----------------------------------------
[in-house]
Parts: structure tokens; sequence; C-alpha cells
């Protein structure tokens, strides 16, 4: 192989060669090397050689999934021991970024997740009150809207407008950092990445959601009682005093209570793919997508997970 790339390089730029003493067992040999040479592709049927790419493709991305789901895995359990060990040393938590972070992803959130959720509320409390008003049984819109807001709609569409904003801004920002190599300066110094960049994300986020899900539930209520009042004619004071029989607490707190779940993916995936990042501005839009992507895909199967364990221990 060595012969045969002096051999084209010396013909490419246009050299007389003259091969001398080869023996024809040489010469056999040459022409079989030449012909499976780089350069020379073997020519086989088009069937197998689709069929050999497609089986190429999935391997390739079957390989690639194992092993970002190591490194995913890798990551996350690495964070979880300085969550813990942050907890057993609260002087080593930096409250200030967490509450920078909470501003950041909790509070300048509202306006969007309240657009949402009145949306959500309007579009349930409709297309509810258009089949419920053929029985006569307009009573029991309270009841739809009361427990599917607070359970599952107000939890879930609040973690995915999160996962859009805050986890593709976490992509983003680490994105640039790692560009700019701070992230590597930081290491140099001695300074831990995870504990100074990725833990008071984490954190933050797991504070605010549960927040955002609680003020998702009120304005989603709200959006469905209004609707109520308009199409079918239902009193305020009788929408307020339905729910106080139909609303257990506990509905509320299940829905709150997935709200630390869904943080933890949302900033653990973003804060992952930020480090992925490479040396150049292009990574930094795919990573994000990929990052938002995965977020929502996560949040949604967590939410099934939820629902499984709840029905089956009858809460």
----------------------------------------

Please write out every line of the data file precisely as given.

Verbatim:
[in-house]
Parts: structure tokens; sequence; C-alpha cells
């Protein structure tokens, strides 16, 4: 192989060669090397050689999934021991970024997740009150809207407008950092990445959601009682005093209570793919997508997970 790339390089730029003493067992040999040479592709049927790419493709991305789901895995359990060990040393938590972070992803959130959720509320409390008003049984819109807001709609569409904003801004920002190599300066110094960049994300986020899900539930209520009042004619004071029989607490707190779940993916995936990042501005839009992507895909199967364990221990 060595012969045969002096051999084209010396013909490419246009050299007389003259091969001398080869023996024809040489010469056999040459022409079989030449012909499976780089350069020379073997020519086989088009069937197998689709069929050999497609089986190429999935391997390739079957390989690639194992092993970002190591490194995913890798990551996350690495964070979880300085969550813990942050907890057993609260002087080593930096409250200030967490509450920078909470501003950041909790509070300048509202306006969007309240657009949402009145949306959500309007579009349930409709297309509810258009089949419920053929029985006569307009009573029991309270009841739809009361427990599917607070359970599952107000939890879930609040973690995915999160996962859009805050986890593709976490992509983003680490994105640039790692560009700019701070992230590597930081290491140099001695300074831990995870504990100074990725833990008071984490954190933050797991504070605010549960927040955002609680003020998702009120304005989603709200959006469905209004609707109520308009199409079918239902009193305020009788929408307020339905729910106080139909609303257990506990509905509320299940829905709150997935709200630390869904943080933890949302900033653990973003804060992952930020480090992925490479040396150049292009990574930094795919990573994000990929990052938002995965977020929502996560949040949604967590939410099934939820629902499984709840029905089956009858809460």